Resolving Concerns through the Long-Term Care Ombudsman Program – Issue 3

Resolving Concerns through the Long-Term Care Ombudsman Program

The Long-term Care Ombudsman Program focuses on educating the community on issues effecting LTC residents. In January 2019, Eric Carlson through Justice in Aging, released the guide 25 Common Nursing Home Problems & How to Resolve Them. This guide compares common misinterpretations or practices with the clear statement of the relevant law. Each month, Region P Long-Term Care Ombudsman Program will review a problem discussed in the guide. This month, we will look at the issue regarding Resident Preferences.

Problem #3: Disregarding Resident Preferences

WHAT YOU HEAR:                                                               THE FACTS:

“WE DON’T HAVE                                                         A NURSING HOME MUST MAKE

ENOUGH STAFF TO ACCOMMODATE                 REASONALBE ADJUSTMENTS TO

INDIVIDUAL SCHEDULES.                                      HONOR A RESIDENT’S NEEDS AND

YOU MUST WAKE UP AT 6 A.M.                            PREFERENCES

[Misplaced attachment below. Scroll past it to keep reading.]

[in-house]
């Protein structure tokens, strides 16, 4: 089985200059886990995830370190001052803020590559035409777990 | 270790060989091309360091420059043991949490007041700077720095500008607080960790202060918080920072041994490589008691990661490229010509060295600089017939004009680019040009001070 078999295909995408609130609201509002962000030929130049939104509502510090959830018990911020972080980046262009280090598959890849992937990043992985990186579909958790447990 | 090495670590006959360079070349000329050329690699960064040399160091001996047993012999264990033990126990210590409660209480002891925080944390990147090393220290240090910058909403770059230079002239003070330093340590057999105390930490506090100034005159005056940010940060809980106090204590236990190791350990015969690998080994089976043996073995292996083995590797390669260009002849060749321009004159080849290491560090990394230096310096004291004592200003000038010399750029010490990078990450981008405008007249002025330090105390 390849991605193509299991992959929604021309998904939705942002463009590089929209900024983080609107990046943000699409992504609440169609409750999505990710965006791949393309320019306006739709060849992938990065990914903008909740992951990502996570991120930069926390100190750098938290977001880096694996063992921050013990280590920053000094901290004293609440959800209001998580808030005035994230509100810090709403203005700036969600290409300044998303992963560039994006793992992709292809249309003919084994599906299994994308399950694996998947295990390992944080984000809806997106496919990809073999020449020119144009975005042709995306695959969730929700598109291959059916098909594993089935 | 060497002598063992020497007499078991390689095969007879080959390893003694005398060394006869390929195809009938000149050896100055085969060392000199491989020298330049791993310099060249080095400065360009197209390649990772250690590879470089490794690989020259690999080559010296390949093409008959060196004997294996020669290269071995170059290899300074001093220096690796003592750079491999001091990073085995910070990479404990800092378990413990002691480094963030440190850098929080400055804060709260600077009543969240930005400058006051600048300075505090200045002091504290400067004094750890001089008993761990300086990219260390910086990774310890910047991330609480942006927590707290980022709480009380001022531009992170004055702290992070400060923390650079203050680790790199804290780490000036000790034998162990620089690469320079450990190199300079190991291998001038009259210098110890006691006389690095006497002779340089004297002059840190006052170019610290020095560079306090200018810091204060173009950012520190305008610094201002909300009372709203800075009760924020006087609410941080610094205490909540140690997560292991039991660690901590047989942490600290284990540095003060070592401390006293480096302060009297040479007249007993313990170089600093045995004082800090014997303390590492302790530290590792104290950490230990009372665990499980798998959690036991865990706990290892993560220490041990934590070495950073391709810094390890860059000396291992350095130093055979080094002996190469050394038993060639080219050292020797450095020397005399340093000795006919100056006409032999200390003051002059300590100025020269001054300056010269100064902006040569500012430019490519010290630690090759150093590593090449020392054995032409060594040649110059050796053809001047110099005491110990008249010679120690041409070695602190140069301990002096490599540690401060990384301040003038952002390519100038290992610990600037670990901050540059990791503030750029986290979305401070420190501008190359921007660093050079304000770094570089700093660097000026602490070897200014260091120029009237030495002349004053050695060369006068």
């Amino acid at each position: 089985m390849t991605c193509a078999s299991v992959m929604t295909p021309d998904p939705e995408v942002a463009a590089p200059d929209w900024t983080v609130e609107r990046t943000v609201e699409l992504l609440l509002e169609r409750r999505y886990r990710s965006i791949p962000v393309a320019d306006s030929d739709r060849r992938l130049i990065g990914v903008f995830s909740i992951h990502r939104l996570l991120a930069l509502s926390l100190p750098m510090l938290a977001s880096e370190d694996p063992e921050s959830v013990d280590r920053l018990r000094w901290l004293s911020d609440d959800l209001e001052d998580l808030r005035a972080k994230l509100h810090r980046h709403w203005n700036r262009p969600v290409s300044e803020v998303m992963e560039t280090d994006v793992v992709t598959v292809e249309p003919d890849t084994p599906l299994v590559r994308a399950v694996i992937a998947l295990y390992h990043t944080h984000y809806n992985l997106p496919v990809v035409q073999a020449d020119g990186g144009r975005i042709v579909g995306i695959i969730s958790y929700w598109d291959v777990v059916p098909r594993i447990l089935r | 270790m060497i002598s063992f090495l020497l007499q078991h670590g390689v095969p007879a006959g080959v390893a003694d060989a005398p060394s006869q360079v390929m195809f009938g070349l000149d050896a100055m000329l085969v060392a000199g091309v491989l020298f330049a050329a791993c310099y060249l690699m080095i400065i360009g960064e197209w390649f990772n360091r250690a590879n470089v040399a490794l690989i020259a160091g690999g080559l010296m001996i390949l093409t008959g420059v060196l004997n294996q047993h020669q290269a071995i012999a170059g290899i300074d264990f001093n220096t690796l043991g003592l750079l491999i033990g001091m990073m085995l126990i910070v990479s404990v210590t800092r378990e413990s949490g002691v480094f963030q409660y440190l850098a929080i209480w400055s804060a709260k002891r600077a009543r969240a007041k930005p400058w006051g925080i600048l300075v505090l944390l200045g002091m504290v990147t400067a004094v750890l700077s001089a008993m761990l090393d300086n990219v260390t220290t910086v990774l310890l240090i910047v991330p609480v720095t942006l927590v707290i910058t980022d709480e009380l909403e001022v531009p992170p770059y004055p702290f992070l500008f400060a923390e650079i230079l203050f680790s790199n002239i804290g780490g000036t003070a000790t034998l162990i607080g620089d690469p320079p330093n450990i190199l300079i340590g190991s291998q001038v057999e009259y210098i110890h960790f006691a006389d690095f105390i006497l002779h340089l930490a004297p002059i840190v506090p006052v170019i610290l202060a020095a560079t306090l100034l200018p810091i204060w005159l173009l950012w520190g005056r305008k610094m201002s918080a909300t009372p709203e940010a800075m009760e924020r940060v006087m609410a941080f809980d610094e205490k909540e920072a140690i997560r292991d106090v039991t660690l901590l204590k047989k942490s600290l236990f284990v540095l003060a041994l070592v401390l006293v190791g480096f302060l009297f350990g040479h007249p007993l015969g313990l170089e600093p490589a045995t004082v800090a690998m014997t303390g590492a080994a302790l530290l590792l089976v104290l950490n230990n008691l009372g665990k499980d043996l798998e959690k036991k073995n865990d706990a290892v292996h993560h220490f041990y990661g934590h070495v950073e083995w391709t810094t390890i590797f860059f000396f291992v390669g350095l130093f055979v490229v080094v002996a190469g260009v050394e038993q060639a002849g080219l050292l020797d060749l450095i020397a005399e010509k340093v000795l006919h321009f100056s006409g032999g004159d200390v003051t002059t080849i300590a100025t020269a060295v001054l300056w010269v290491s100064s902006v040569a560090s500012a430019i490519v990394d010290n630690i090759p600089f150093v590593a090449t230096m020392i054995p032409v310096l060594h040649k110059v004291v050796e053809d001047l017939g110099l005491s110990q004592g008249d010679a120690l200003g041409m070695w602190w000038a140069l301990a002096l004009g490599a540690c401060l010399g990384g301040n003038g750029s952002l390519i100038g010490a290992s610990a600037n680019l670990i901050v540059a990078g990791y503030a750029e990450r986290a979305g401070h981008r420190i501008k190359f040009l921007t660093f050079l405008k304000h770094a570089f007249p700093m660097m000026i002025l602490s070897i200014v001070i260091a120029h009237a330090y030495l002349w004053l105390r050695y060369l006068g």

EVERY MORNING.”

“OUR GROUP ACTIVIY IS ALWAYS BINGO.”

“IF YOU DON’T LIKE THE DINNER ENTRÉE,

YOU ONLY OPTION IS A PEANUT BUTTER SANDWICH.”

                                                                                     

The ability to make choices is vital to a resident’s quality of life. A nursing home should feel like a home rather than a health care assembly line.

A nursing home must make reasonable adjustments to meet residents needs and preferences. For example, a resident has the right to choose activities, schedules (including sleeping and waking times), health care, and providers of health care services consistent with his or her interests, assessments, and plan of care.

The million dollar question is “What is reasonable?,” but this question has no scientific answer. Because the definition of “reasonable” is not precise, residents and family members must be prepared to explain why benefit is worth whatever inconvenience or expense may be involved.

In requesting a change, the resident or resident representative should explain why the change would be good for the resident, and why the law requires such a change. A follow-up letter is helpful, as is a copy the 25 Common Nursing Home Problems & How to Resolve Them guide. Oftentimes, the request for a change can be made in a care planning meeting. The resident or representative may wish to file a grievance if the request is not honored.

A resident council or family council can be a good place in which to organize support for a change in a nursing home’s procedures, and specifically for more person-centered care. Strength is in numbers: if an entire group of residents and family members pushes for a particular change, the nursing home is much more likely to see the light.

 

 

 

 

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